Clarke betrays his reliance on Donnelly in using him as his source for Classical passages referencing Atlantis and other Atlantic islands. However, since all of these passages are of later date than Plato’s, they cannot serve as independent confirmation of the lost continent, either in Donnelly’s literal form or Clarke’s American one. Similarly, his discussion of medieval legends of the antipodes and mysterious islands are no evidence of events many millennia earlier. He also suggests that the civilization of Atlantis was destroyed by a volcano, another detail cribbed from Donnelly.

But Clarke descends into racism to explain how it is that Europe “recovered” from the fall of Atlantis to produce Greece and Rome and then the Victorians, while the Americas languished in barbarism. Get a load of this:

The effect of the stoppage of the navigation would be to deprive the ten kingdoms of the Atlantic of their supply of trained Iberian civilians, warriors, navigators, and merchants, leaving the half-caste and native elements to acquire numerical preponderance. In fact, then, by the cessation of Iberian immigration, would occur what happened in our days by the rupture of intercourse with old Spain after the wars of independence. The migration of Spaniards ceasing, we have seen Indian blood assuming preponderance; and although the people still speak Spanish, and observe outwardly the new religion, the rulers of many republics are men of whole or half Indian blood, as well recognisable by their features and their characters as by their histories. It is because history repeats itself that we can from comparative history, too much neglected from our incomplete knowledge, obtain a better and more exact explanation of what we regard as events and facts.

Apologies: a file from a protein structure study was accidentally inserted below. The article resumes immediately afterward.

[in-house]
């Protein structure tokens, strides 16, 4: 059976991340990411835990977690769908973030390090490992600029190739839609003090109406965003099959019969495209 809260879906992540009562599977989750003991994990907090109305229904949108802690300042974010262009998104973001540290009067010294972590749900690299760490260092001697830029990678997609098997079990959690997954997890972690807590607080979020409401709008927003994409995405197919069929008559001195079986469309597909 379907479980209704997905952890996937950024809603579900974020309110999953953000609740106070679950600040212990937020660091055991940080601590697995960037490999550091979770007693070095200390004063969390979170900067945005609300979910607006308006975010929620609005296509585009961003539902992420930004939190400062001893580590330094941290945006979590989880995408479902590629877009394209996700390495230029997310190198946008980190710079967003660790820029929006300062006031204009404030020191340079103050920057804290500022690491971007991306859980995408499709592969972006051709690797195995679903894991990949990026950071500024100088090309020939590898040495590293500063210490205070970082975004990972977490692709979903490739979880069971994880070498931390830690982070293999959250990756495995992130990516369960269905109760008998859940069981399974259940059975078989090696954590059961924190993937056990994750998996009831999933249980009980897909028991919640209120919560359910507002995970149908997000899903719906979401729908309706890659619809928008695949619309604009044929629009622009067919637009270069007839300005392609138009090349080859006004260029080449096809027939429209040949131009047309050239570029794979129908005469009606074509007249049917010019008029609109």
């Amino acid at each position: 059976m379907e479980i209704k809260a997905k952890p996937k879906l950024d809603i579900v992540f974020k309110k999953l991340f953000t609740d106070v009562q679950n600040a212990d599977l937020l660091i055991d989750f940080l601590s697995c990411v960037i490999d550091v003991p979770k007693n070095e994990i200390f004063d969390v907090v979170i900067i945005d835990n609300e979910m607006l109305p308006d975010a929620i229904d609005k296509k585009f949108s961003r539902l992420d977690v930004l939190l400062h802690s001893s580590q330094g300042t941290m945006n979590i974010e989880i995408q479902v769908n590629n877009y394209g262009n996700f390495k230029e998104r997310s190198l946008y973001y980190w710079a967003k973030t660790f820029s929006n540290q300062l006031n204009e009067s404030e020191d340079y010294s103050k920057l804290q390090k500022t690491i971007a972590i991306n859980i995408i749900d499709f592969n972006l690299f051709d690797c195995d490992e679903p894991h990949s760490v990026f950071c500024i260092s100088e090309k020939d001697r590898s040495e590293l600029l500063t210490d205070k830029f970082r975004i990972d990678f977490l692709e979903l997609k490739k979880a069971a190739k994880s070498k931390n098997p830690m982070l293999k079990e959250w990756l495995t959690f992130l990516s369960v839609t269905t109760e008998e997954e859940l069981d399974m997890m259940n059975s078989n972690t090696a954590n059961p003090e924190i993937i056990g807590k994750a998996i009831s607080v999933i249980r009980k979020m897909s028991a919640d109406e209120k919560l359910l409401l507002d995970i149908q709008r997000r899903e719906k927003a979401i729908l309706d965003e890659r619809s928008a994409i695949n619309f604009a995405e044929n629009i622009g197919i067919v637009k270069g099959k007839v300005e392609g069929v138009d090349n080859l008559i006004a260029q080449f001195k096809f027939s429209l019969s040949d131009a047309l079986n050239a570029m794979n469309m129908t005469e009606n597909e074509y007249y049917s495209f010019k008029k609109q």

America, colonized from Europe, ceased progress when its supply of Old World people ceased—which, of course, is the underlying assumption of so many Atlantis and lost civilization theories, when you get down to brass tacks. But Clarke is different from his contemporaries, for he does not ascribe to white people magical powers of progress. Indeed, he sees the Atlantis as a pre-Aryan and pre-Semitic civilization, not (as Donnelly would have it) the land of white gods. Therefore, he says that America was “protected from Semites and Aryans” and retained more not less of the culture of Atlantis—though at the cost of the progress that led to modern Europe.It’s a cute idea to explain why the Americas were still at a Bronze Age level of civilization when the conquistadores came calling, but it blends together too many historical eras into one.

The remainder of the article is concerned with fanciful linguistic claims, insupportable even in his era. He claims that Atlantis was not a place but a person (like El Dorado), a title for the King of the West, i.e. America. He says that the first languages, in the primitive age of Atlantis, were of signs and gestures, not words. Speech came later, with new invaders:

The effect of introducing speech language was to produce in the world a psychological revolution, and this appears to be represented in the legends either as the creation of man or as the second creation of man, and in the legend of the ark when new men were carried over the waters (commonly called the deluge legend).

The same legend of the Ark that Donnelly takes to be proof of Atlantis’s destruction in the Flood, Clarke instead takes as proof of a memory of a post-Atlantis invasion of Old World people bringing spoken language!